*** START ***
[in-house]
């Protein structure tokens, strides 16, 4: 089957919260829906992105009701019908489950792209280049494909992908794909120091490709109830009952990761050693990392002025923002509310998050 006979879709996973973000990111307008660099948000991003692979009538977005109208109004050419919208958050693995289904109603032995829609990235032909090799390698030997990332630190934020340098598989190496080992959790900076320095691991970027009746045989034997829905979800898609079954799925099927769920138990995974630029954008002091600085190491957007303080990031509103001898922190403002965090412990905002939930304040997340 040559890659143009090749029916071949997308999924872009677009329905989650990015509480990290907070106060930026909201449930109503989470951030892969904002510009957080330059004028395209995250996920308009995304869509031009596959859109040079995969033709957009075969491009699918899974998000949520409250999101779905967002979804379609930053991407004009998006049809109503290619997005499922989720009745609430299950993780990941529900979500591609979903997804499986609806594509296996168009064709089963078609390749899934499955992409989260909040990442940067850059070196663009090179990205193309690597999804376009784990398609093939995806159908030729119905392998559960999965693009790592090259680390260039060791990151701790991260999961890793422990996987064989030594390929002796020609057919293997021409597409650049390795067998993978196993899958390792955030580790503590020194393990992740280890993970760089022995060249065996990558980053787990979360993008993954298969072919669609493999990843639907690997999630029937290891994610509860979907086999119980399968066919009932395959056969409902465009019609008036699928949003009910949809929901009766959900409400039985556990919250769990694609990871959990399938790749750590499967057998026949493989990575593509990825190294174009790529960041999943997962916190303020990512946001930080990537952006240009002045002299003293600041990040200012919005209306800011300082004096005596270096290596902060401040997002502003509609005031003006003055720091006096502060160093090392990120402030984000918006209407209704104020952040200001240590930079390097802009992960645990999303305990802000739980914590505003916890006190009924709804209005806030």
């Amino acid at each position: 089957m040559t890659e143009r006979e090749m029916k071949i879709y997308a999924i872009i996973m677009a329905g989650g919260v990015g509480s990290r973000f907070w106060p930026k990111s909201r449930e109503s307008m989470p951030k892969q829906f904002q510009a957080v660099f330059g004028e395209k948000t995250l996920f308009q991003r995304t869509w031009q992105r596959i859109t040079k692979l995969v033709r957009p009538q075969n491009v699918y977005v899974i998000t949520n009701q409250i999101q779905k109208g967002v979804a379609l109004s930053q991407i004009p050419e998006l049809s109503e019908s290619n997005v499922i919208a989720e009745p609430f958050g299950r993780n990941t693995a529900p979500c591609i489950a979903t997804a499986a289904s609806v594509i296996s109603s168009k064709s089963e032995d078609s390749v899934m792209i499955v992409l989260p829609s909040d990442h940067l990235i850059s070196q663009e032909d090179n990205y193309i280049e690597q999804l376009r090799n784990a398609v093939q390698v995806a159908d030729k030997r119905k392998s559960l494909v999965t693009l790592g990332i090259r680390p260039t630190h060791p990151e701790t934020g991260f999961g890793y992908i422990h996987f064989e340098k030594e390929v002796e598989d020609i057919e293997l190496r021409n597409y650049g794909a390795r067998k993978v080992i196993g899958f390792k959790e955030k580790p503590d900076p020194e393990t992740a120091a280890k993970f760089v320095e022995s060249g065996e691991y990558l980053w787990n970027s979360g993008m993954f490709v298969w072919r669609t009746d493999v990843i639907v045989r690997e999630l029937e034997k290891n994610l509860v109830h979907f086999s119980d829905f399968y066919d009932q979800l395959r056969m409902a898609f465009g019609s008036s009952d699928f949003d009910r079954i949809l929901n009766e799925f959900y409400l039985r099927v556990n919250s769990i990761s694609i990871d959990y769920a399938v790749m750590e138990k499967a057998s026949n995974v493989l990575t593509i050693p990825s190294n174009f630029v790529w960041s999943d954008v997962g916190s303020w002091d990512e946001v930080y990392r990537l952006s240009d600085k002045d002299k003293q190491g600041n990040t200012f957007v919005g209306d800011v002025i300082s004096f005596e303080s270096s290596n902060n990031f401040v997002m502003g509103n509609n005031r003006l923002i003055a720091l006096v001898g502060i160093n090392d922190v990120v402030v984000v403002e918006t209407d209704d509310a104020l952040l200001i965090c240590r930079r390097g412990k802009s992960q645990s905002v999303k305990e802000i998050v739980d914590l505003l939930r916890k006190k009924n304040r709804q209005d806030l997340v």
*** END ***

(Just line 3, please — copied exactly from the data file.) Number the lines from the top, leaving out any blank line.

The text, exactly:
């Amino acid at each position: 089957m040559t890659e143009r006979e090749m029916k071949i879709y997308a999924i872009i996973m677009a329905g989650g919260v990015g509480s990290r973000f907070w106060p930026k990111s909201r449930e109503s307008m989470p951030k892969q829906f904002q510009a957080v660099f330059g004028e395209k948000t995250l996920f308009q991003r995304t869509w031009q992105r596959i859109t040079k692979l995969v033709r957009p009538q075969n491009v699918y977005v899974i998000t949520n009701q409250i999101q779905k109208g967002v979804a379609l109004s930053q991407i004009p050419e998006l049809s109503e019908s290619n997005v499922i919208a989720e009745p609430f958050g299950r993780n990941t693995a529900p979500c591609i489950a979903t997804a499986a289904s609806v594509i296996s109603s168009k064709s089963e032995d078609s390749v899934m792209i499955v992409l989260p829609s909040d990442h940067l990235i850059s070196q663009e032909d090179n990205y193309i280049e690597q999804l376009r090799n784990a398609v093939q390698v995806a159908d030729k030997r119905k392998s559960l494909v999965t693009l790592g990332i090259r680390p260039t630190h060791p990151e701790t934020g991260f999961g890793y992908i422990h996987f064989e340098k030594e390929v002796e598989d020609i057919e293997l190496r021409n597409y650049g794909a390795r067998k993978v080992i196993g899958f390792k959790e955030k580790p503590d900076p020194e393990t992740a120091a280890k993970f760089v320095e022995s060249g065996e691991y990558l980053w787990n970027s979360g993008m993954f490709v298969w072919r669609t009746d493999v990843i639907v045989r690997e999630l029937e034997k290891n994610l509860v109830h979907f086999s119980d829905f399968y066919d009932q979800l395959r056969m409902a898609f465009g019609s008036s009952d699928f949003d009910r079954i949809l929901n009766e799925f959900y409400l039985r099927v556990n919250s769990i990761s694609i990871d959990y769920a399938v790749m750590e138990k499967a057998s026949n995974v493989l990575t593509i050693p990825s190294n174009f630029v790529w960041s999943d954008v997962g916190s303020w002091d990512e946001v930080y990392r990537l952006s240009d600085k002045d002299k003293q190491g600041n990040t200012f957007v919005g209306d800011v002025i300082s004096f005596e303080s270096s290596n902060n990031f401040v997002m502003g509103n509609n005031r003006l923002i003055a720091l006096v001898g502060i160093n090392d922190v990120v402030v984000v403002e918006t209407d209704d509310a104020l952040l200001i965090c240590r930079r390097g412990k802009s992960q645990s905002v999303k305990e802000i998050v739980d914590l505003l939930r916890k006190k009924n304040r709804q209005d806030l997340v």